A perennial question about utopian fiction is whether it can move a reader to action that might change the reader's world towards the utopian ideal--and if so, how. To the extent that the fiction simply portrays an achieved ideal, it cannot model a process that might take us from where we are to where we want to be. Still more problematic is the question of what use is a single-sexed feminist utopia in particular when feminists have to work in a two-sexed world?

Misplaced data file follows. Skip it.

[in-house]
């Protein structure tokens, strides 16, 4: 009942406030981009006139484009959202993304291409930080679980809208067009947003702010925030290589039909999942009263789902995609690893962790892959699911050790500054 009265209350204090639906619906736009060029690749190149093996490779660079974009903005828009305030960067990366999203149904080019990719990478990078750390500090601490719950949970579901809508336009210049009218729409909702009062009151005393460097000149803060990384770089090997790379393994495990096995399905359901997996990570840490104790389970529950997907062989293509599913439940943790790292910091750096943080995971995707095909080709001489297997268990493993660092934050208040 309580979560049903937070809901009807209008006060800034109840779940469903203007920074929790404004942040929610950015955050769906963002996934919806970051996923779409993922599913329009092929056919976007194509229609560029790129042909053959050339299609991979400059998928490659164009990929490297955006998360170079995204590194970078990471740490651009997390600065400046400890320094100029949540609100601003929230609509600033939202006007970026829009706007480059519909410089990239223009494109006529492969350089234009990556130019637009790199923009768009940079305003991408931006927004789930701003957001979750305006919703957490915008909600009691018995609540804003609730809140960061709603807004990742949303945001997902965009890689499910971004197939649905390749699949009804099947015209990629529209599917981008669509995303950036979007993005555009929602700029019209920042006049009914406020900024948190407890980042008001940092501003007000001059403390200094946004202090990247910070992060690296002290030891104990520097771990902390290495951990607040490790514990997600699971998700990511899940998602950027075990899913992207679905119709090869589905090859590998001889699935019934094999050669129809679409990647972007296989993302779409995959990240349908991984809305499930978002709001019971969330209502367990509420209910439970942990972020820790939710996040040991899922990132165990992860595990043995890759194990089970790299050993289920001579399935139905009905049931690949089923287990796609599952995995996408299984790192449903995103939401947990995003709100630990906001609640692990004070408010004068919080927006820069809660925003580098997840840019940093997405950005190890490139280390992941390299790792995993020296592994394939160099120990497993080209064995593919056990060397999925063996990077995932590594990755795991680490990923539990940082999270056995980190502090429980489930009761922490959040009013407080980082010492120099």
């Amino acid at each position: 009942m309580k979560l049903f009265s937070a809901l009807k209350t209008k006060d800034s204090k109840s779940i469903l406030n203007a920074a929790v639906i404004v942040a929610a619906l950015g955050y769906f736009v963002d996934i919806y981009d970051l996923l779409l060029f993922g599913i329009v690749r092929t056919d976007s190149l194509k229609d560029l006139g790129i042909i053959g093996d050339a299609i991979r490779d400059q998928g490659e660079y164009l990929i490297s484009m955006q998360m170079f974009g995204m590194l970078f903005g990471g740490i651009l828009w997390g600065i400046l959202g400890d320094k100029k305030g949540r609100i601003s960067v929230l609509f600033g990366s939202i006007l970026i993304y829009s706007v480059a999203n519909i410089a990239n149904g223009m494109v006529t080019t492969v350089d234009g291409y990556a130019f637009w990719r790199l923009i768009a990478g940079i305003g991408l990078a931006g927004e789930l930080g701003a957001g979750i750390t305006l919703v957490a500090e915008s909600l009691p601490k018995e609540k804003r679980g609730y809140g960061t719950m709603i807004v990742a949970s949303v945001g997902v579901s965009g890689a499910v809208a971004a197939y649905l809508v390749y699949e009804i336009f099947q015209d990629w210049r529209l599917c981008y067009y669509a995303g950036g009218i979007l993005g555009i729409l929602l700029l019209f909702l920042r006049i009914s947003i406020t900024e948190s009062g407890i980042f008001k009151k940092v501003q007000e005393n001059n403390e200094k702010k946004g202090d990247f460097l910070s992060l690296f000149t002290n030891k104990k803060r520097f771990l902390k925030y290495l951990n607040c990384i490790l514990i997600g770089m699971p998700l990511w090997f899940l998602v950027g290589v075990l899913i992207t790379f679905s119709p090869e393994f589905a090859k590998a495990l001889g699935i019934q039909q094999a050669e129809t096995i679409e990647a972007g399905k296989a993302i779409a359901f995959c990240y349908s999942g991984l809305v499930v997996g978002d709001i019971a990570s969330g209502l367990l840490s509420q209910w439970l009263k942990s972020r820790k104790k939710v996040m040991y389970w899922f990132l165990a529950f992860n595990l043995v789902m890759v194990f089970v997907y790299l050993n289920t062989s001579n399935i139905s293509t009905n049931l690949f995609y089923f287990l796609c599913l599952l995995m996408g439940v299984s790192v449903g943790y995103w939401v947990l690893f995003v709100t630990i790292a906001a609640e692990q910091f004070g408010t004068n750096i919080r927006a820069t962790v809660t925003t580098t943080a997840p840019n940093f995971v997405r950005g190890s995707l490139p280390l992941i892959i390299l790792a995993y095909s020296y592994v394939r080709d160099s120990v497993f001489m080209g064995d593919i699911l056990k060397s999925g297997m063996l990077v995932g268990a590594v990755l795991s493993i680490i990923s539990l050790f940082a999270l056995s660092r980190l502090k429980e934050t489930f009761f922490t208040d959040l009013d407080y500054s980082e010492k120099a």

Because I had to shorten this I'm collapsing the first section which develops the theoretical answers to my question. Basically, I use Tom Moylan, who builds on Fredric Jameson to argue that the efficacy of utopian texts is not in providing a blueprint for an ideal society but in breaking up the totalizing hegemonic ideology, so that a reader can imagine alternatives to what might have seemed inevitable. A singlesexed utopian fiction that succeeds in raising a reader's awareness that the gendered identities that seem inevitable in our culture are not so can stimulate a reader's movement towards feminist goals, even if not towards a world from which men are absent. I also use Jean Pfaeltzer's observation that the feminist utopia, with its reversals of readers' expectations about parenting, sexuality, work, etc. can be understood only by reference to the reader's world, so as the utopian feminist world and the real patriarchal world interact in the reader's consciousness, the proximity and possibility of feminism are reinforced (282, 284).